October 29, 2012. Contrary to what most people thought, Hurricane Sandy did not turn out to be nothing. While we prepared as much as we could, we had no idea we would witness a huge surge come tearing through our neighborhood, into our garage, up through our lobby. And in no way did we anticipate that the storm would still be affecting us in the new year. Sandy’s effects were truly devastating to many, and I pray nobody will ever underestimate the danger of hurricanes again. We certainly have a lot to be thankful for, like our lives and a standing building, but it requires a conscious choice to acknowledge this as part of God’s will, and not to give up hope. It’s this hope that we must hold onto while we are still displaced and are battling countless things to be able to return home in 2013.

It’s been hard to get in the holiday spirit while dealing with Sandy’s aftermath, but we were able to make a trip to visit my parents in Houston, TX for Thanksgiving while we stayed in New York for a cozy Christmas with my in-laws. We were even able to celebrate my nephew’s first birthday, and it’s been a real joy to see how God has grown everyone through the year.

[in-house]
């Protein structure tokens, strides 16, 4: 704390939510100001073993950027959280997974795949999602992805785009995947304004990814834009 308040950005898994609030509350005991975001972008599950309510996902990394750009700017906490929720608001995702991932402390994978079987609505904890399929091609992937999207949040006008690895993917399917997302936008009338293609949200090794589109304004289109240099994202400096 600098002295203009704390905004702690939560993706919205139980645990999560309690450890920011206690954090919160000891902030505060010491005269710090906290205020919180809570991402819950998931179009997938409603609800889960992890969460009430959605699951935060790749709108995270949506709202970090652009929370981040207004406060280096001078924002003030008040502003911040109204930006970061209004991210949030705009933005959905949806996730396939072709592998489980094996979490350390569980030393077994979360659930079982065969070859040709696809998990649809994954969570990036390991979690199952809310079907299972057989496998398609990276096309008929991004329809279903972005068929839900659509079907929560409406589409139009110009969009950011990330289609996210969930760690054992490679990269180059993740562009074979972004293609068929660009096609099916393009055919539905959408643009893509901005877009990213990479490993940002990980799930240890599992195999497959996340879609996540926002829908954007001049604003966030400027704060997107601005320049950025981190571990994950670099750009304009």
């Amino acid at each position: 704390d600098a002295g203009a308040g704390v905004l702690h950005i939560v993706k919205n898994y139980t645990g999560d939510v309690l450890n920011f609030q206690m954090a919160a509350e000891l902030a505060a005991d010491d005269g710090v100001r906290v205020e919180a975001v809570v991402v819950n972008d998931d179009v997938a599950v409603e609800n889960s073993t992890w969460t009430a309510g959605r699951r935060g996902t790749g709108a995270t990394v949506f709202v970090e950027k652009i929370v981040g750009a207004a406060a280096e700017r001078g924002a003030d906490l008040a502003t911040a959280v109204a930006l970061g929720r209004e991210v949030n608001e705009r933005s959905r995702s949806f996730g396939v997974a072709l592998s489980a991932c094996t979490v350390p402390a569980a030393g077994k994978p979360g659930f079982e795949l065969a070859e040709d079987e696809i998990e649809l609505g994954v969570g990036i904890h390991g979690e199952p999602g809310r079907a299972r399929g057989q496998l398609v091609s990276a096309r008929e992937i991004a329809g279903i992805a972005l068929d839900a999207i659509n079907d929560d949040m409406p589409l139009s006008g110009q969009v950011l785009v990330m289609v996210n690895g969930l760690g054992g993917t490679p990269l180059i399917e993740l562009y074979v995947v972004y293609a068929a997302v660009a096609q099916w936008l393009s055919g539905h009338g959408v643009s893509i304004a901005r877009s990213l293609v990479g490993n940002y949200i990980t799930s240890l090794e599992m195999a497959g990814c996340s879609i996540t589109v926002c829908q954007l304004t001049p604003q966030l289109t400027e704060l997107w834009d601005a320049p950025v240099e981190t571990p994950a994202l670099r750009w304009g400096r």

This year has been like a difficult bread recipe — one that requires a lot of kneading and waiting them some more kneading and more waiting. Eventually when the bread finally goes through the heat in the oven, the dough that was worked and waited on turns into a wonderful bread that fills the home with the aroma of freshly baked bread.

With all the storms I’ve encountered in life this year, I know now that it’s all part of a process, much like that bread recipe. And with that in mind, I can say with confidence that I do look forward to 2013. I pray I don’t encounter as many hardships as in 2012, but even if I do, I know it’ll just be another step in life. My hope is in Jesus Christ, and may He be the solid Rock on which I stand.

p.s. Happy 6th year to this little blog. May 2013 bring many more stories and motivation to continue the baking and blogging!

Sushi Kanesaka

Sushi Kanesaka is a small sushi restaurant in the basement in the Misuzu Building in Ginza. It wasn’t too hard to find with the help of Google Maps on our phones, but for those who need visual cues, this Street View might help you find the place.

We went into the basement through the noren, which are those half curtains typically donning the name of the restaurant, and we came across the wooden door that let us peek into the beautiful space. The maître d’ slid open the door, welcomed us in, and seated us on the Chef’s right side of the bar. After placing our belongings out of the way, she came to take our order. For a weekday lunch, that meant choosing between the 5,000¥, 10,000¥ or 15,000¥ menu. We chose the 10,000¥.